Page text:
On your definition of musician-status, surely, the need to “play musically” applies to any kind of musician, and all kinds of them can sound just as dreadful. Yet, drummers alone are subject to the prejudice I describe. Bad drummers and bad trumpet players are, equally, bad musicians, while the good ones of both kinds are good musicians. Accordingly, while your list of prerequisites might define a GOOD musician, it does not define a musician as far as I am concerned.

The other thing that I noticed about your list is that it implies non-reading drummers. As with other instruments, there are, as we all know, impressive players not only that do read music, but also who do not. Some of that has to do with the genre: jazz, at least of some kinds, probably requires the ability to improvise. Brass band work requires reading, although the ability to work from experience and tuition still does still arise. For me, at least, drummers are musicians whether or not they play from written music. Again, that applies to other instruments, and not just the drums.


Singlestroker edited on Oct 27, 2012 11:11 AM

StillKicken





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No. 12 Posted on Oct 27, 2012 8:50 AM Profile | PM | Email | Quote | Search | Copy | Favorite
Singlestroker wrote:

The other thing that I noticed about your list is that it implies non-reading drummers.


I didn't mean to imply non-reading or reading but I think it helps if a musician is capable of reading music. It just makes him or her play a little more(for lack of a better word) professional; at least in the timing aspect of playing.

I know a number of musicians that play very well and know their instrument from one end to the other but they do lack in their timing at times. Like a fiddle player that plays very well but when picking the notes he sometimes try to get all the notes into one measure. LOL! I guess being a drummer I would notice that a little more than some others.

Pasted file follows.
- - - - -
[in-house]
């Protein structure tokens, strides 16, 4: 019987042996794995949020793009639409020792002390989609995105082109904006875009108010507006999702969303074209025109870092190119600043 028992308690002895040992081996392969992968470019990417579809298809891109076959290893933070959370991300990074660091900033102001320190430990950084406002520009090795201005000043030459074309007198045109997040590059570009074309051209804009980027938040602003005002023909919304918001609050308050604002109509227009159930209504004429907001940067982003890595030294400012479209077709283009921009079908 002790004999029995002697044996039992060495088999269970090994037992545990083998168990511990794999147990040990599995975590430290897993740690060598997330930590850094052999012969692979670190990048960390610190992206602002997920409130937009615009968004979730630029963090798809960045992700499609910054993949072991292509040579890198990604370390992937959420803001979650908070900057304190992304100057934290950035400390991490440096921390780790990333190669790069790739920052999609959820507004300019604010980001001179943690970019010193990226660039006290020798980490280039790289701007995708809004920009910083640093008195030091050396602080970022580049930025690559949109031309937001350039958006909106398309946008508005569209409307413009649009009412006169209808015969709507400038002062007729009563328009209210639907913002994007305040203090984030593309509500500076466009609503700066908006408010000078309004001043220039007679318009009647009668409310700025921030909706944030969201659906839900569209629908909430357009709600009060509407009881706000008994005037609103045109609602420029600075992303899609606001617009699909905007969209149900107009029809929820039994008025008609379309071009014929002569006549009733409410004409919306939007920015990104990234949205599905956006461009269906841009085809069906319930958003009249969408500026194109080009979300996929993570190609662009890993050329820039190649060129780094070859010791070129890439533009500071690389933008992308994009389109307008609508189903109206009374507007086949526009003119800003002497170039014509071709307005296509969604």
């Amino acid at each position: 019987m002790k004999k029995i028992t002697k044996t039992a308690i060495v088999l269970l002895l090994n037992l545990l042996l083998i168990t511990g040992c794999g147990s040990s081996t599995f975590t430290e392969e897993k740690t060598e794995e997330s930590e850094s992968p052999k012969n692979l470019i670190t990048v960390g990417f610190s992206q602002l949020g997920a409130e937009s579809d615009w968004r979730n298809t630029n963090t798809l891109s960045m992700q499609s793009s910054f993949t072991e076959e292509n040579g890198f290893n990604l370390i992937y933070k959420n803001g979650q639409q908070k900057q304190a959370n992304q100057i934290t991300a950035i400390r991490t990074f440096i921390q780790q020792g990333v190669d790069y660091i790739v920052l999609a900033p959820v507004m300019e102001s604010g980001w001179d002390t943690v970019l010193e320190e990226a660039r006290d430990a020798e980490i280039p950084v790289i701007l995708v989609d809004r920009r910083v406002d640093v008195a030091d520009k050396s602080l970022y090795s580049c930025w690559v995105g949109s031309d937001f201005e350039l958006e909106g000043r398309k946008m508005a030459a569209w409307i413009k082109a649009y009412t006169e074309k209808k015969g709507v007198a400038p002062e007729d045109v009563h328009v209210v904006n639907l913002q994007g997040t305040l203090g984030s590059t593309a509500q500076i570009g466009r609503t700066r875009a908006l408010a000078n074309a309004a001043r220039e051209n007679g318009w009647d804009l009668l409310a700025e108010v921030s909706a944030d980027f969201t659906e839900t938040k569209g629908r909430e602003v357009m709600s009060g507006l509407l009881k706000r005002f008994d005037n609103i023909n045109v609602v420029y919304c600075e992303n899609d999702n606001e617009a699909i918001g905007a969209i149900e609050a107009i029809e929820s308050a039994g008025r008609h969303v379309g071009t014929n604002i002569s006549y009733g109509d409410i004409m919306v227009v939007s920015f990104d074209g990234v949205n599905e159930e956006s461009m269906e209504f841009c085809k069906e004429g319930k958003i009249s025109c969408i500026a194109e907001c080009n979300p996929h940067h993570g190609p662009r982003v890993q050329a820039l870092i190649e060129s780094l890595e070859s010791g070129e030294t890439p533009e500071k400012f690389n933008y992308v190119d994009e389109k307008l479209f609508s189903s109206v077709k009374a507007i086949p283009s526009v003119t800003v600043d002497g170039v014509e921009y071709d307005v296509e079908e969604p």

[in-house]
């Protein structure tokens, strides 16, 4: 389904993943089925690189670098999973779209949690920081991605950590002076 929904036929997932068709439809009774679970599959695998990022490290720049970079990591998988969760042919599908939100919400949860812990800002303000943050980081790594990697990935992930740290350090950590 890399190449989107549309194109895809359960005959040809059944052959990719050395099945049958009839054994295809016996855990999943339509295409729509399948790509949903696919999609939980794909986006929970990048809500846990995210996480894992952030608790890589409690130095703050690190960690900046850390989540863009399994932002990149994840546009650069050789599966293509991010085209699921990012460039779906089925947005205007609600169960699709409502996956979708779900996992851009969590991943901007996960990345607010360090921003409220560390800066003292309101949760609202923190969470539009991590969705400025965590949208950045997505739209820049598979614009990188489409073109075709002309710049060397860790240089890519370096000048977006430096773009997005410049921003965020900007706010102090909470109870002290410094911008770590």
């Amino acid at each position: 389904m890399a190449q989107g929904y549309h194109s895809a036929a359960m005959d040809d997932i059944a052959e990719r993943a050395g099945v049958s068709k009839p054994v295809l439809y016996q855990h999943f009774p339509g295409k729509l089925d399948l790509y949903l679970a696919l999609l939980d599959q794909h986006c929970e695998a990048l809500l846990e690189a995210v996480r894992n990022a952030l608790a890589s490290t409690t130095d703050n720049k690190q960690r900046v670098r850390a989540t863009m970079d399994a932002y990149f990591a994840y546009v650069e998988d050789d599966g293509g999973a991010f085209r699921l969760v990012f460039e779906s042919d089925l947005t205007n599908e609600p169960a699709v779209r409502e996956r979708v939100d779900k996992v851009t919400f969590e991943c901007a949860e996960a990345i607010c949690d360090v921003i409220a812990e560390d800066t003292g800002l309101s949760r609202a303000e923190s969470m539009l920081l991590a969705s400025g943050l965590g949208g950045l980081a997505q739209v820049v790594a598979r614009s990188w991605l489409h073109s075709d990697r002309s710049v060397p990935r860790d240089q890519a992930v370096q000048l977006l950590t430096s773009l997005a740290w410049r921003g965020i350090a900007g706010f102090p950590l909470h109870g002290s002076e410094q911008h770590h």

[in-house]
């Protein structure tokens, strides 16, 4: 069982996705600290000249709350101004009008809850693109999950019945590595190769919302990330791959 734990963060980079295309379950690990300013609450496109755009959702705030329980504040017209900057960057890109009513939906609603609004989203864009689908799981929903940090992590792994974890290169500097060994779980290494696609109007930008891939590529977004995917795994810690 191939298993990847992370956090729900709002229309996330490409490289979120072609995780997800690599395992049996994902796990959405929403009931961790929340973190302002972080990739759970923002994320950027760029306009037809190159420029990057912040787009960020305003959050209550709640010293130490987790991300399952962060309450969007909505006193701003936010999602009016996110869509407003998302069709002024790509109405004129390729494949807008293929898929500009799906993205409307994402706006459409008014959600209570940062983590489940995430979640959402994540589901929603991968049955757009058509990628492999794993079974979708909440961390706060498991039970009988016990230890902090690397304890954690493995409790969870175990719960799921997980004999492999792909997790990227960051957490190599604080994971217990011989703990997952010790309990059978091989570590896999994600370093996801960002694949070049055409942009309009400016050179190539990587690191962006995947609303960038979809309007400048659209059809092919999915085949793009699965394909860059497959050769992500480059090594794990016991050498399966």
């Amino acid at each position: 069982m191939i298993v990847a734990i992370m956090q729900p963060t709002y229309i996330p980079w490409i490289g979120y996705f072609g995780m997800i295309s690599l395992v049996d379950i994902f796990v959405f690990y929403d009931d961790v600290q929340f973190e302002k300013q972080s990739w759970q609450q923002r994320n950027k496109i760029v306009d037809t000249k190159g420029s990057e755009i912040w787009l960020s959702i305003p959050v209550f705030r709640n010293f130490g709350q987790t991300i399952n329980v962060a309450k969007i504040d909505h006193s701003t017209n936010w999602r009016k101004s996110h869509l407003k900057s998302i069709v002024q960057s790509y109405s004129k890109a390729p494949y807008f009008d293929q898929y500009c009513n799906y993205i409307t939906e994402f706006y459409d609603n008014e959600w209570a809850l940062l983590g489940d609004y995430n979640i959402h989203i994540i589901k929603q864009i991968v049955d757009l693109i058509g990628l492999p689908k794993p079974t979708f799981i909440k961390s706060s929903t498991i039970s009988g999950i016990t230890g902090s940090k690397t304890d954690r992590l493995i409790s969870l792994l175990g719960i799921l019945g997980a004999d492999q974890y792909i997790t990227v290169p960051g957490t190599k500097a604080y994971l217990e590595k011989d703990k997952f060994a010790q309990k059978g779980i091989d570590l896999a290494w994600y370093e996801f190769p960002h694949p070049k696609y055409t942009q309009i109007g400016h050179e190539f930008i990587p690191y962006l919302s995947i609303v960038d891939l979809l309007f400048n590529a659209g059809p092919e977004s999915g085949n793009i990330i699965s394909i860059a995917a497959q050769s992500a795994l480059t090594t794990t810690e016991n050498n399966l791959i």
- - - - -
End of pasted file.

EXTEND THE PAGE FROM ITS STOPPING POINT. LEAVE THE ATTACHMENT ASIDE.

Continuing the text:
Although out of practice I can read; I just feel it helps individuals feel more in control while performing and understanding what they are really doing.

sherm



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No. 13 Posted on Nov 20, 2012 7:33 AM Profile | PM | Email | Quote | Search | Copy | Favorite
Drummers can make...or break...a band or a song the same as any other member of the band.

I think that puts us all on equal ground.

With the exception of a couple of genres (bluegrass, folk..), just have them listen to the contribution made by the percussionist, or percussion section.....just see how prominent our intrument is.

Make or break? yes....NOW...just WHAT were you horn players calling me? Big Smile



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No. 14 Posted on Dec 3, 2012 8:31 AM Profile | PM | Quote | Search | Copy | Favorite
Drummers are not only musicians, but we can be the backbone of the band and the song. They don't call those snare hits "backbeats" for nothing.

We're just extremely rhythm oriented, and not so much melodic.



technique2012





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No. 15 Posted on Dec 3, 2012 1:42 PM Profile | PM | Quote | Search | Copy | Favorite
Technically we could be melodic if we wanted to be. It's just not necessary for our instrument.


"Anyone can make the simple complicated. Creativity is making the complicated simple."
-Charles Mingus
Dave





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No. 16 Posted on Dec 3, 2012 10:07 PM Profile | PM | Quote | Search | Copy | Favorite
We are the most important part of the band. We are the band. Without drums, the band is nothing. Take away the guitar, the keys can take over. Take out the bass, the synth can accomodate. Take out the drums, the band sucks. I wouldn't want to watch a band without drums.

OK, just kidding, but you know what I mean.





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No. 17 Posted on Dec 4, 2012 9:07 AM Profile | PM | Email | Quote | Search | Copy | Favorite
You can spell "Music" without rhythm. I think that rhythm is one of the main definitions of music, as it organizes (or at least helps to) the variations of notes in a composition. If a monkey would randomly hit the keys of a piano, I would not consider it music. So, for me, rhythm is the line between music and noise, actually.

Since drummers are the ones responsible for rhythm, I think that, yes, drummers are musicians and I'd like to thank the academy.



Funny or interesting drum-related video: http://www.youtube.com/watch?feature=fvwp&v=6frNG86EMDQ&NR=1
(New video every now and then just for entertainment :) )